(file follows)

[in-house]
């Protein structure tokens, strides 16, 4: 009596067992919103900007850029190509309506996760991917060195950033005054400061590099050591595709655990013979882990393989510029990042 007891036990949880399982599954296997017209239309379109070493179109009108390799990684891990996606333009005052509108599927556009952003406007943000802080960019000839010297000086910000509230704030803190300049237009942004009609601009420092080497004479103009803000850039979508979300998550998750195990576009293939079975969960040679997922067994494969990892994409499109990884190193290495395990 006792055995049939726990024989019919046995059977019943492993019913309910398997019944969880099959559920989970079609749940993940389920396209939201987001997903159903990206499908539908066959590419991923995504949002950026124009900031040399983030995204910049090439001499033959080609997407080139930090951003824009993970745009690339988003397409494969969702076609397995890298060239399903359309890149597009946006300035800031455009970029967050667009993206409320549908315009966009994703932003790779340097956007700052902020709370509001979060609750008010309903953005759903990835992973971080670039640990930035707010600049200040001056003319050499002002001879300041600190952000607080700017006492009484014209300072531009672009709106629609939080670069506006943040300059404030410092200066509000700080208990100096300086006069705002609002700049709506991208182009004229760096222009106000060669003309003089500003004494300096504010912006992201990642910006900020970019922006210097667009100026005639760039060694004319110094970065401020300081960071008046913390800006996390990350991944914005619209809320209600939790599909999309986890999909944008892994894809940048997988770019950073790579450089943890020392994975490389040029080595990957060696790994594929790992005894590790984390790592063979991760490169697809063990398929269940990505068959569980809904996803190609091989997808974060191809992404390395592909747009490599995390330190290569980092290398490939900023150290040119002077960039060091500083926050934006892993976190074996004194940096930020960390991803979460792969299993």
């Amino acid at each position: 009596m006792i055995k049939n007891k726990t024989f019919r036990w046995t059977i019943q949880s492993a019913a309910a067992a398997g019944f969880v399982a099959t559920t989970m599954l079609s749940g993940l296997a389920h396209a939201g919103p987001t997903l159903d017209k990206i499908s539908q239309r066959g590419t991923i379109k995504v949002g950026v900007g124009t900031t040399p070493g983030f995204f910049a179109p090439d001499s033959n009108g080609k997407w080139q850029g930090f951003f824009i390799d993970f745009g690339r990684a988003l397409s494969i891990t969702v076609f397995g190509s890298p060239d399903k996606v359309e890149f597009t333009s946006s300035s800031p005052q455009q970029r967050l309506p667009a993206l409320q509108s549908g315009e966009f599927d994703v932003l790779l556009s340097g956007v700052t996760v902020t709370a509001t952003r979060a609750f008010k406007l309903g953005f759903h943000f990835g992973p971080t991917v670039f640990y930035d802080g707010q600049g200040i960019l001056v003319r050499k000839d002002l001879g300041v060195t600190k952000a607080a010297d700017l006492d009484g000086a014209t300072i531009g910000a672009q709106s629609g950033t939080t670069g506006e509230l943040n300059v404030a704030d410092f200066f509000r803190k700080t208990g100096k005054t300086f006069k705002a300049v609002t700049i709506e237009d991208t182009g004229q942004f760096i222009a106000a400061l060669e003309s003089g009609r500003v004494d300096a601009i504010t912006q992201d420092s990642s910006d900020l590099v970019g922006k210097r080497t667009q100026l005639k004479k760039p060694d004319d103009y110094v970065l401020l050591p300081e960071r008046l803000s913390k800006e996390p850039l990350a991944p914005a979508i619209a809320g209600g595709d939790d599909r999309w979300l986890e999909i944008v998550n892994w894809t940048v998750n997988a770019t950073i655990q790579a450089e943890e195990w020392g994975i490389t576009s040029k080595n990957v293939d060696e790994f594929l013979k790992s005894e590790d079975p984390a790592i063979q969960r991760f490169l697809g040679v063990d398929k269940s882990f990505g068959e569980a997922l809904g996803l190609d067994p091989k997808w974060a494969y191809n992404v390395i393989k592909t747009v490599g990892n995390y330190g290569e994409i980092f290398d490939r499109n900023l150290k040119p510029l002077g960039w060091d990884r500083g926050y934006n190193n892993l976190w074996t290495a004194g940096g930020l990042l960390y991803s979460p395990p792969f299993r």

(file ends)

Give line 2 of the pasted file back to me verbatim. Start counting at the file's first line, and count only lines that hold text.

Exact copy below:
């Protein structure tokens, strides 16, 4: 009596067992919103900007850029190509309506996760991917060195950033005054400061590099050591595709655990013979882990393989510029990042 007891036990949880399982599954296997017209239309379109070493179109009108390799990684891990996606333009005052509108599927556009952003406007943000802080960019000839010297000086910000509230704030803190300049237009942004009609601009420092080497004479103009803000850039979508979300998550998750195990576009293939079975969960040679997922067994494969990892994409499109990884190193290495395990 006792055995049939726990024989019919046995059977019943492993019913309910398997019944969880099959559920989970079609749940993940389920396209939201987001997903159903990206499908539908066959590419991923995504949002950026124009900031040399983030995204910049090439001499033959080609997407080139930090951003824009993970745009690339988003397409494969969702076609397995890298060239399903359309890149597009946006300035800031455009970029967050667009993206409320549908315009966009994703932003790779340097956007700052902020709370509001979060609750008010309903953005759903990835992973971080670039640990930035707010600049200040001056003319050499002002001879300041600190952000607080700017006492009484014209300072531009672009709106629609939080670069506006943040300059404030410092200066509000700080208990100096300086006069705002609002700049709506991208182009004229760096222009106000060669003309003089500003004494300096504010912006992201990642910006900020970019922006210097667009100026005639760039060694004319110094970065401020300081960071008046913390800006996390990350991944914005619209809320209600939790599909999309986890999909944008892994894809940048997988770019950073790579450089943890020392994975490389040029080595990957060696790994594929790992005894590790984390790592063979991760490169697809063990398929269940990505068959569980809904996803190609091989997808974060191809992404390395592909747009490599995390330190290569980092290398490939900023150290040119002077960039060091500083926050934006892993976190074996004194940096930020960390991803979460792969299993």